Oh… Philippe Djian

Standard

IMG_20141226_210746~2

Yes, indeed. Another Djian. Why not. I blame Emma.

The book’s “ouverture” is similar to that of Vengences in its confusion of the characters who will populate it and their relation towards each other. I had to draw a mini tree of characters in the beginning to understand who is dating whom and who is the father of whom, and is our protagonist male or female (fortunately the French e muet always helps in separating genders) and to whom, our Michèle, our main character and narrator, was married. Or is she still?

This commotion of characters and the ensuing confusion to the reader is created, as always is the case, over dinner hosted by Michèle. Michèle was married to Richard for twenty years. They have a son Vincent, boyfriend of pregnant Agnès – impregnated by another- who is looking for an apartment in Paris to move in with Agnes and her future child.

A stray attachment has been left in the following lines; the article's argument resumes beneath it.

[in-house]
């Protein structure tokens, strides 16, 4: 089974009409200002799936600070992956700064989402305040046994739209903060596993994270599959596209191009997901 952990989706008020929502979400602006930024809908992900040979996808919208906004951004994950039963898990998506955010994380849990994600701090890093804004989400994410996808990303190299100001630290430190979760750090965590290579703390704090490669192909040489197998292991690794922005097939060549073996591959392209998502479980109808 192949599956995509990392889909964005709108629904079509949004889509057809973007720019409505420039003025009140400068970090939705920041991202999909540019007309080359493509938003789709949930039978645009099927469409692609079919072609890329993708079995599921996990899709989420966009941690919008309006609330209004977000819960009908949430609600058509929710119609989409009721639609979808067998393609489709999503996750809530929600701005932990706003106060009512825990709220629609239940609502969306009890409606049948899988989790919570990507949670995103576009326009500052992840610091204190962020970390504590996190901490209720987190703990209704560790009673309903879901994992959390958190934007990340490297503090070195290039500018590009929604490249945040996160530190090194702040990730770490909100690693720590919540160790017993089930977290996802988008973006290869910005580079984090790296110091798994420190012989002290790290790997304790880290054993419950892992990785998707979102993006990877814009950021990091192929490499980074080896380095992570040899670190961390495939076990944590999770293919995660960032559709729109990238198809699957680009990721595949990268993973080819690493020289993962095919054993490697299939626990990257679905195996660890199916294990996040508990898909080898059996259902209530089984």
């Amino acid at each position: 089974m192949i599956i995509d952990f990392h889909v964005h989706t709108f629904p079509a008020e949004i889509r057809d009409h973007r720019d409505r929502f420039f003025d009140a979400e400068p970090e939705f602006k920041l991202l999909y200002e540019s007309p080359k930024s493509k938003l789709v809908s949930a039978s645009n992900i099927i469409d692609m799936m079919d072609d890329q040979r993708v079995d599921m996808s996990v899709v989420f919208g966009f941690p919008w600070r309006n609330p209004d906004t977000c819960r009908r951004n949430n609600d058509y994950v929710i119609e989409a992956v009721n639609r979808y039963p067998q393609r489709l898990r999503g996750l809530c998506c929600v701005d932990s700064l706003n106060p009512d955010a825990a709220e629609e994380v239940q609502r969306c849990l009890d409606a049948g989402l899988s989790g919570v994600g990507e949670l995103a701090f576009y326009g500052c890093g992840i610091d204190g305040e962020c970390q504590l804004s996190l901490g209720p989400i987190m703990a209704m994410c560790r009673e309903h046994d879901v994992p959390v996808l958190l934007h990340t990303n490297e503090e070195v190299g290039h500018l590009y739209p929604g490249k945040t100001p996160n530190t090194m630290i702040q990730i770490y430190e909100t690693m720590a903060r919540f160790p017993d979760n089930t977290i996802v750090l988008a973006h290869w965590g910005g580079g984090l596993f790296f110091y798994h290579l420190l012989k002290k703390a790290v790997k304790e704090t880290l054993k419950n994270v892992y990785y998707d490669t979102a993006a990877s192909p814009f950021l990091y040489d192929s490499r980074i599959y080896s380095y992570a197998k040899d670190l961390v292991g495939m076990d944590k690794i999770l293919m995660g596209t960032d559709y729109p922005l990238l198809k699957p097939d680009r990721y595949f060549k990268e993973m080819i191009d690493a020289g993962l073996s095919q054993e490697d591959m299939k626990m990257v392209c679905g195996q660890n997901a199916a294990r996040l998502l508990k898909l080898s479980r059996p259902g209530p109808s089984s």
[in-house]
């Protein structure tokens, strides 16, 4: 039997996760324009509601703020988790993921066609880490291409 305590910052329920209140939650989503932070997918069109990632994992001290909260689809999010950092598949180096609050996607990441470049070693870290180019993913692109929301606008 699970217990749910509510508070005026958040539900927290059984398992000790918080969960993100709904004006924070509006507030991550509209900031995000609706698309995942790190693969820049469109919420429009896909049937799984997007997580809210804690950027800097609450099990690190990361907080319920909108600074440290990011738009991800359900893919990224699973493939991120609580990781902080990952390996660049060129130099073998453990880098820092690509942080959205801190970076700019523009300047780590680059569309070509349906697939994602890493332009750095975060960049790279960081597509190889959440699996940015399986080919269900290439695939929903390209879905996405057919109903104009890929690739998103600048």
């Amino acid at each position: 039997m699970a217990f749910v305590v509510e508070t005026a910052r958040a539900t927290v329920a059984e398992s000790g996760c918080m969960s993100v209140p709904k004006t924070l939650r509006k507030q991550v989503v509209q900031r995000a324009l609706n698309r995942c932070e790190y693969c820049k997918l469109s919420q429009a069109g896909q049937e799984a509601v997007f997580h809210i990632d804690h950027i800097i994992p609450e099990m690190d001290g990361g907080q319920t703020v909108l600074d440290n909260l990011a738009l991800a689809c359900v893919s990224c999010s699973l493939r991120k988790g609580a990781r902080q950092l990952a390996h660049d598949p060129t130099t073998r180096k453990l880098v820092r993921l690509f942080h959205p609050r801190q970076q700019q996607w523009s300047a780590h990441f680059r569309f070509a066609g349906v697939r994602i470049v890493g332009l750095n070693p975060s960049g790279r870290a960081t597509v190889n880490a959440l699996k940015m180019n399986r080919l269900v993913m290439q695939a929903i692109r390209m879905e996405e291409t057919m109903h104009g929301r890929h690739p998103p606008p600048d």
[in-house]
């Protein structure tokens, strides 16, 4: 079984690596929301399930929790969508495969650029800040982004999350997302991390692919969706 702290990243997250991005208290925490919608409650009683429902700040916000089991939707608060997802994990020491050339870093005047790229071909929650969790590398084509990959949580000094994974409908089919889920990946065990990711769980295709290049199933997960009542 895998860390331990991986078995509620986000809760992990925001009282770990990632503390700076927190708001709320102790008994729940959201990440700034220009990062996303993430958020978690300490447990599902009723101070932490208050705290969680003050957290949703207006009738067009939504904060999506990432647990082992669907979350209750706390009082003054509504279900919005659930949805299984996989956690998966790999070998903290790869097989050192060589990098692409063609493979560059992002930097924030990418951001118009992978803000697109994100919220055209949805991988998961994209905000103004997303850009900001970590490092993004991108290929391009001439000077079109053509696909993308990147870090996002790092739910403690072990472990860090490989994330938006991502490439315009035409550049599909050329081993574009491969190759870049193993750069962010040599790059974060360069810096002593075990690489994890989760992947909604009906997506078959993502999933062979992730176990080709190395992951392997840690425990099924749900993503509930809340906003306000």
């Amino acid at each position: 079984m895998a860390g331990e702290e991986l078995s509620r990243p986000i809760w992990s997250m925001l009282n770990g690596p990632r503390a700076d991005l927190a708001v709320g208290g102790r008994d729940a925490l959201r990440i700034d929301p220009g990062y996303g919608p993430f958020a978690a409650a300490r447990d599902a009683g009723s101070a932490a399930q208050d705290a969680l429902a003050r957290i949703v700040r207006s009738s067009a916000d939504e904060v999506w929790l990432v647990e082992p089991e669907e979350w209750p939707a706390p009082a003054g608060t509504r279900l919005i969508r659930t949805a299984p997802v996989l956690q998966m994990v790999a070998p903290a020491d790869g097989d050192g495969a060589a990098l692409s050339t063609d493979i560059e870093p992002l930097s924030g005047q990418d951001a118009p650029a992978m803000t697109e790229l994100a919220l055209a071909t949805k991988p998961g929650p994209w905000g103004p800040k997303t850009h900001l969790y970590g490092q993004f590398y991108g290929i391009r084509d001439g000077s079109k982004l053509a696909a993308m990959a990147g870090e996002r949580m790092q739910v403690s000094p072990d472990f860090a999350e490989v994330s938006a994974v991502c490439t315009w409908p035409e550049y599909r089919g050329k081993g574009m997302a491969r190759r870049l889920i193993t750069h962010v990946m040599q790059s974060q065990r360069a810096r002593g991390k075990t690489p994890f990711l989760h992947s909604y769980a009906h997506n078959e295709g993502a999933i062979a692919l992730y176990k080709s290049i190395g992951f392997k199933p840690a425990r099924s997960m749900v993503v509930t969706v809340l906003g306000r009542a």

The reader’s opinion is quickly formed as to who is the more genial, the more obnoxious, the more abusive, or the more dependent among the bunch, especially as Michèle is singled out as the more mature, the more stable and the more responsible among them.

But let’s back up a tad, to that first sentence of the book:

Je me suis sans doute éraflé la joue (I most definitely scraped my cheek)

This light injury of the cheek has nothing harmless about it; Michèle was raped, a couple of days before the dinner, and the reader only knows about it dozens of pages later. At this stage of the book, one has nothing but compassion towards Michèle: she decides to support her son financially in finding an apartment in Paris, even though she objects to him sticking to Agnès, she silently bares the trauma of the rape, not sharing it with her best friend and longtime business partner, Anna, her mother, at 70, takes up a lover half her age, and pretty soon her father is revealed to have been the murderer of 70 children in a Club Mickey!